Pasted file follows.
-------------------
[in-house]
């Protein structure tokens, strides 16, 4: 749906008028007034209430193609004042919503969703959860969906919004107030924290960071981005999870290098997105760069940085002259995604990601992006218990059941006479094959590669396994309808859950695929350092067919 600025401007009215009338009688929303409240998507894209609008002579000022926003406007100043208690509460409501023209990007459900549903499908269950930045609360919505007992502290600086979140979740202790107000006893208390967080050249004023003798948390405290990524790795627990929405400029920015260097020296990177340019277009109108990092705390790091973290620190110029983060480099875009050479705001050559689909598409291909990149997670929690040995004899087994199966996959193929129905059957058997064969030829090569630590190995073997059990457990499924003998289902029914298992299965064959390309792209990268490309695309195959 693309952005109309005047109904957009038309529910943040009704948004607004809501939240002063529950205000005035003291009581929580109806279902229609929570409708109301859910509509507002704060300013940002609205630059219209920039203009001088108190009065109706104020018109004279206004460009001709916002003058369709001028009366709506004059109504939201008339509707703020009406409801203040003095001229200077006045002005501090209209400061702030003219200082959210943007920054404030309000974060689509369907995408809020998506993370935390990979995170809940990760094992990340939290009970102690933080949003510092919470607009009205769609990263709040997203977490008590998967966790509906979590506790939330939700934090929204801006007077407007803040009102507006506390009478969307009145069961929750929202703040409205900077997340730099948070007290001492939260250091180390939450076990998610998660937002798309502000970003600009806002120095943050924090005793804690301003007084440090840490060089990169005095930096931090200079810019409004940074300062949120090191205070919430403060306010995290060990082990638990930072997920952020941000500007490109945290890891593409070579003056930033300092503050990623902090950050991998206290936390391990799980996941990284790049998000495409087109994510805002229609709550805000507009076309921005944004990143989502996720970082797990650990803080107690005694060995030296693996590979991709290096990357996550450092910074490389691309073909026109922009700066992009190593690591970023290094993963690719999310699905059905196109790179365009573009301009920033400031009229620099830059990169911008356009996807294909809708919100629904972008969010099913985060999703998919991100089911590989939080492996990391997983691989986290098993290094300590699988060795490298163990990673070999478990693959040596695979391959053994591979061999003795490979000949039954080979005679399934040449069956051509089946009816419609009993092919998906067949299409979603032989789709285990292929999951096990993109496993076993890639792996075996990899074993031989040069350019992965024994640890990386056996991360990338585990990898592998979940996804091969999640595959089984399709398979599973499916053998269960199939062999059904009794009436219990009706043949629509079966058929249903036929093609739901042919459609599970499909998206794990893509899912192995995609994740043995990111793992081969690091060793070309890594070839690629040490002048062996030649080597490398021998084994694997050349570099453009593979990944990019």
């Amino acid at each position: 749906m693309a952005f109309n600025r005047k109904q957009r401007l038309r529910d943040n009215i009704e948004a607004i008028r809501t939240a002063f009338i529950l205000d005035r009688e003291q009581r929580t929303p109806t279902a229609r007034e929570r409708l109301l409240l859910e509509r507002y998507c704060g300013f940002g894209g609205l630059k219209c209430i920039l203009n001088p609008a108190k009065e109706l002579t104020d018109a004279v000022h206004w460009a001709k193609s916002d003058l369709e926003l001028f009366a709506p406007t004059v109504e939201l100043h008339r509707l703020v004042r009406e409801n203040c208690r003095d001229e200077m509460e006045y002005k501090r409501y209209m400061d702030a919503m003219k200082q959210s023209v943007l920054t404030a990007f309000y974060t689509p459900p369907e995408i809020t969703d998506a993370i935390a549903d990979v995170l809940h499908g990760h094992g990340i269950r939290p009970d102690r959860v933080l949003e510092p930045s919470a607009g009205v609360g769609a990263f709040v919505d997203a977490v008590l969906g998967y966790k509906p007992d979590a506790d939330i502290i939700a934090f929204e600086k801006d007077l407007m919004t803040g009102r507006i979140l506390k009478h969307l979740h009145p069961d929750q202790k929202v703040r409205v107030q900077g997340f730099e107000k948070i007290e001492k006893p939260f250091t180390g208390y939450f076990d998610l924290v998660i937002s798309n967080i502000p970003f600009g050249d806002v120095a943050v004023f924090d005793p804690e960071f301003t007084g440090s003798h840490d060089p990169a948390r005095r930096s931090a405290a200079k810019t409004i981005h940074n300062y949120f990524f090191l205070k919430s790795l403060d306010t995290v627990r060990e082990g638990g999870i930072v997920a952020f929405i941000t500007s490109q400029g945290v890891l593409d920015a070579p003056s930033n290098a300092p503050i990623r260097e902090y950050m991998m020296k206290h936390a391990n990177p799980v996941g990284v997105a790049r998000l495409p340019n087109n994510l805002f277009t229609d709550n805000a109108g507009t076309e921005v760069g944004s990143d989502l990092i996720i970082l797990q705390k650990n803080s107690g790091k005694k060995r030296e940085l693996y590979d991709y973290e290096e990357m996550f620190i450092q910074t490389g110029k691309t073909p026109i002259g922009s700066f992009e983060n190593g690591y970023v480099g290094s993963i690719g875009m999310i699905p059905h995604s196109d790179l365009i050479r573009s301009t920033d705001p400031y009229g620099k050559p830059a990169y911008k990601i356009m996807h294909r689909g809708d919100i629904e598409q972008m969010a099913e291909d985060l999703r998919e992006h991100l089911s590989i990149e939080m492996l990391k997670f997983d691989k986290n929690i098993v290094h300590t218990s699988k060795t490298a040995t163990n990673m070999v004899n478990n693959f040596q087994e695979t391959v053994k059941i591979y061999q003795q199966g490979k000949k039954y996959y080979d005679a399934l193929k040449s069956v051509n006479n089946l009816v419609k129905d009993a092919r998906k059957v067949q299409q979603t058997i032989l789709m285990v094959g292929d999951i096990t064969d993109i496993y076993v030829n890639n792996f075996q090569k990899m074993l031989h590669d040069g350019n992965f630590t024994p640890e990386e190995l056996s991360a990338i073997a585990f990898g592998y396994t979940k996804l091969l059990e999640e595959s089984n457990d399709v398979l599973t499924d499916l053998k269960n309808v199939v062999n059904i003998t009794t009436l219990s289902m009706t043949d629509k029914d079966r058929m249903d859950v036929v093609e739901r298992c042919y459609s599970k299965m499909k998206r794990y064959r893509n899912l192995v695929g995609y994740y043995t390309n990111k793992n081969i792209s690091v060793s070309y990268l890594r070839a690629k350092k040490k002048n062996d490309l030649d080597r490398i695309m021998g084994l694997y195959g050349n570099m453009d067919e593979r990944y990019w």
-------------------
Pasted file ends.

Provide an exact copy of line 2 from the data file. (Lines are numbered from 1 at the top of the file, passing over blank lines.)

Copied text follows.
């Protein structure tokens, strides 16, 4: 749906008028007034209430193609004042919503969703959860969906919004107030924290960071981005999870290098997105760069940085002259995604990601992006218990059941006479094959590669396994309808859950695929350092067919 600025401007009215009338009688929303409240998507894209609008002579000022926003406007100043208690509460409501023209990007459900549903499908269950930045609360919505007992502290600086979140979740202790107000006893208390967080050249004023003798948390405290990524790795627990929405400029920015260097020296990177340019277009109108990092705390790091973290620190110029983060480099875009050479705001050559689909598409291909990149997670929690040995004899087994199966996959193929129905059957058997064969030829090569630590190995073997059990457990499924003998289902029914298992299965064959390309792209990268490309695309195959 693309952005109309005047109904957009038309529910943040009704948004607004809501939240002063529950205000005035003291009581929580109806279902229609929570409708109301859910509509507002704060300013940002609205630059219209920039203009001088108190009065109706104020018109004279206004460009001709916002003058369709001028009366709506004059109504939201008339509707703020009406409801203040003095001229200077006045002005501090209209400061702030003219200082959210943007920054404030309000974060689509369907995408809020998506993370935390990979995170809940990760094992990340939290009970102690933080949003510092919470607009009205769609990263709040997203977490008590998967966790509906979590506790939330939700934090929204801006007077407007803040009102507006506390009478969307009145069961929750929202703040409205900077997340730099948070007290001492939260250091180390939450076990998610998660937002798309502000970003600009806002120095943050924090005793804690301003007084440090840490060089990169005095930096931090200079810019409004940074300062949120090191205070919430403060306010995290060990082990638990930072997920952020941000500007490109945290890891593409070579003056930033300092503050990623902090950050991998206290936390391990799980996941990284790049998000495409087109994510805002229609709550805000507009076309921005944004990143989502996720970082797990650990803080107690005694060995030296693996590979991709290096990357996550450092910074490389691309073909026109922009700066992009190593690591970023290094993963690719999310699905059905196109790179365009573009301009920033400031009229620099830059990169911008356009996807294909809708919100629904972008969010099913985060999703998919991100089911590989939080492996990391997983691989986290098993290094300590699988060795490298163990990673070999478990693959040596695979391959053994591979061999003795490979000949039954080979005679399934040449069956051509089946009816419609009993092919998906067949299409979603032989789709285990292929999951096990993109496993076993890639792996075996990899074993031989040069350019992965024994640890990386056996991360990338585990990898592998979940996804091969999640595959089984399709398979599973499916053998269960199939062999059904009794009436219990009706043949629509079966058929249903036929093609739901042919459609599970499909998206794990893509899912192995995609994740043995990111793992081969690091060793070309890594070839690629040490002048062996030649080597490398021998084994694997050349570099453009593979990944990019």